E-mail can be one of the biggest distractions to a modern business. Yet, e-mail is one of the most effective forms of communication. Instead of calling 15 people to fill them in on the same thing, one e-mail can be sent to all of them with a single click. For this reason, e-mail is one of the most popular forms of communication in the modern business.
But it comes at a price. A price in the form of a loss of productivity.
As I have currently been writing a series on productivity in the workplace, this article will specifically focus on e-mail productivity and how to save time throughout your day with better e-mail management practices.
Why Worry About E-mail Productivity?
Over the years, I have found e-mail to be one of my biggest productivity killers. Ever.
Years ago, I started putting together a todo list early in the morning of three to four things I wanted to accomplish for the day. Three or four things that should take around four hours of my day - if I was able to be productive. But I often found that none of my items would be removed from my list by 5:00 pm and I often would stay late trying to knock at least one or two things off of my list.
Now, it wasn’t that I was lazy or did nothing during my day. What I found happening was that I was a firefighter throughout the day - meaning that I would put out fire after fire after fire. At the end of the day, I had worked a lot and accomplished quite a bit for the company. But, I wasn’t focusing on the tasks which I knew should be the greatest priority for me to accomplish.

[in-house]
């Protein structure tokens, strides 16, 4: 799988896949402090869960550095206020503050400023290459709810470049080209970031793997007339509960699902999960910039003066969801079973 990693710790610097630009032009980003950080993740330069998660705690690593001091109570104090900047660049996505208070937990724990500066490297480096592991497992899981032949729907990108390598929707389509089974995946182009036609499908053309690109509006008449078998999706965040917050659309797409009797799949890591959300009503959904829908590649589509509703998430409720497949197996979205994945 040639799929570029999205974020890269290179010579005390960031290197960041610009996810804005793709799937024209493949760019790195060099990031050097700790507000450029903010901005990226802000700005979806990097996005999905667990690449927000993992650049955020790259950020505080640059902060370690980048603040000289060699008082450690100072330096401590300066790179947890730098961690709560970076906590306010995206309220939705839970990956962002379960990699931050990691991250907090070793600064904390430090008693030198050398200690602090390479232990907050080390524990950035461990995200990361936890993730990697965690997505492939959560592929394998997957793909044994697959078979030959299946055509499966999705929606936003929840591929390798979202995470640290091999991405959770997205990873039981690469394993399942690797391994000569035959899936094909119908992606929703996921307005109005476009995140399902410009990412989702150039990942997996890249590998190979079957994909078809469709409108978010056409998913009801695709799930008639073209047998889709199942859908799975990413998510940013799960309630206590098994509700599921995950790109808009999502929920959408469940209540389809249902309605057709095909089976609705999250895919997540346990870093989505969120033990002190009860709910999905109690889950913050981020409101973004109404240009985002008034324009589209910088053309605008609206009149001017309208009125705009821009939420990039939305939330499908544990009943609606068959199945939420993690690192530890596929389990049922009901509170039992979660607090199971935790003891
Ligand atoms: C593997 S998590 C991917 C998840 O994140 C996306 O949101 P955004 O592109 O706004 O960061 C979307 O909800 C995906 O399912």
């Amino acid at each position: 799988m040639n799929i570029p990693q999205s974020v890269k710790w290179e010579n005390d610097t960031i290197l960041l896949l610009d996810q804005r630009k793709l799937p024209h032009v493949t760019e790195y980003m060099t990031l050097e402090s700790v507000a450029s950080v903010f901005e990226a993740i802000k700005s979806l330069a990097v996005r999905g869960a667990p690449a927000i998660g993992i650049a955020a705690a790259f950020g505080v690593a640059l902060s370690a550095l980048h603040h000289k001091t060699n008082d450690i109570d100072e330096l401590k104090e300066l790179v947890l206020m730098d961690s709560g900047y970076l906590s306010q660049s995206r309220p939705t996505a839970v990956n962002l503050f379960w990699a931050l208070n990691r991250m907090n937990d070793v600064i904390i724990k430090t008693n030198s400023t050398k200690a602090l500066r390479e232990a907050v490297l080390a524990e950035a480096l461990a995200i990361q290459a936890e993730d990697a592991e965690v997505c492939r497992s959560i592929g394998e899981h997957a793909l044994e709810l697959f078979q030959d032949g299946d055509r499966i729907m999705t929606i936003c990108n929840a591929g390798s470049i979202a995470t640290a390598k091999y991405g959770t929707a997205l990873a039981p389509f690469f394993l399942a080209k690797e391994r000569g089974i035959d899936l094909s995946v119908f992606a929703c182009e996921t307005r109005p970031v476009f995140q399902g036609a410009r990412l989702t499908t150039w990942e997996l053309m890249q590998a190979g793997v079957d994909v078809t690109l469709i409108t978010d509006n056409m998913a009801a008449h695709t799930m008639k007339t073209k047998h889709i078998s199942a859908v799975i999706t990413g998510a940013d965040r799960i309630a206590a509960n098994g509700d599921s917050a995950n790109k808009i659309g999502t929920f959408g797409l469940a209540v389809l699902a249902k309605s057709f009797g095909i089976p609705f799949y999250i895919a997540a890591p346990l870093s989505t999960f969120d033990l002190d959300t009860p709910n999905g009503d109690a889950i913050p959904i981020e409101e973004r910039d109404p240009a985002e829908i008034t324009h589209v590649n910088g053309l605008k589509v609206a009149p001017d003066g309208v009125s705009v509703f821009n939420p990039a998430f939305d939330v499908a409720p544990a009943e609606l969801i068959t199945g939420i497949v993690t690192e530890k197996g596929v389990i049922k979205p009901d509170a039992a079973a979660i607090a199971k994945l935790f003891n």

In evaluating why I wasn’t accomplishing what I felt was most important for me to get done, I realized that I was letting distractions derail my focus. But where were these distractions really coming from?
My e-mail inbox was the culprit.
The Real Cost of Productivity
As e-mails came in multiple times an hour, I found that I would set aside whatever I was doing to look at the pop-up e-mail notification that would come in during random times during the day. I justified it as needing to reply in a timely manner. But at what cost was I willing to do this? You see, every time I would drop my task at hand and switch to an e-mail, I would not only loose focus of what I was working on, I would have to shift my focus to the problem within the e-mail as well as shift my focus back to the original project.
As each transition from one project to another takes time, I found that I was loosing significant amounts of productivity in my workplace. For example, let’s assume that every transition takes three minutes to recover from a transition (I can get into specifics later, but we all know that we have natural, often unintentional, routines during transitions). So, if we receive four e-mails an hour that costs us three minutes per transition, and each e-mail involved two transitions (one to the e-mail and one back to the project), during an eight hour day of working we would have 192 minutes (or 3.2 hours) of transitions during our day.
Fortunately, anyone can increase e-mail productivity by following four simple tips.
Four E-Mail Productivity Tips
The following four tips can significantly increase anyone's e-mail productivity:
E-mail Tip #1: Batch Process E-Mails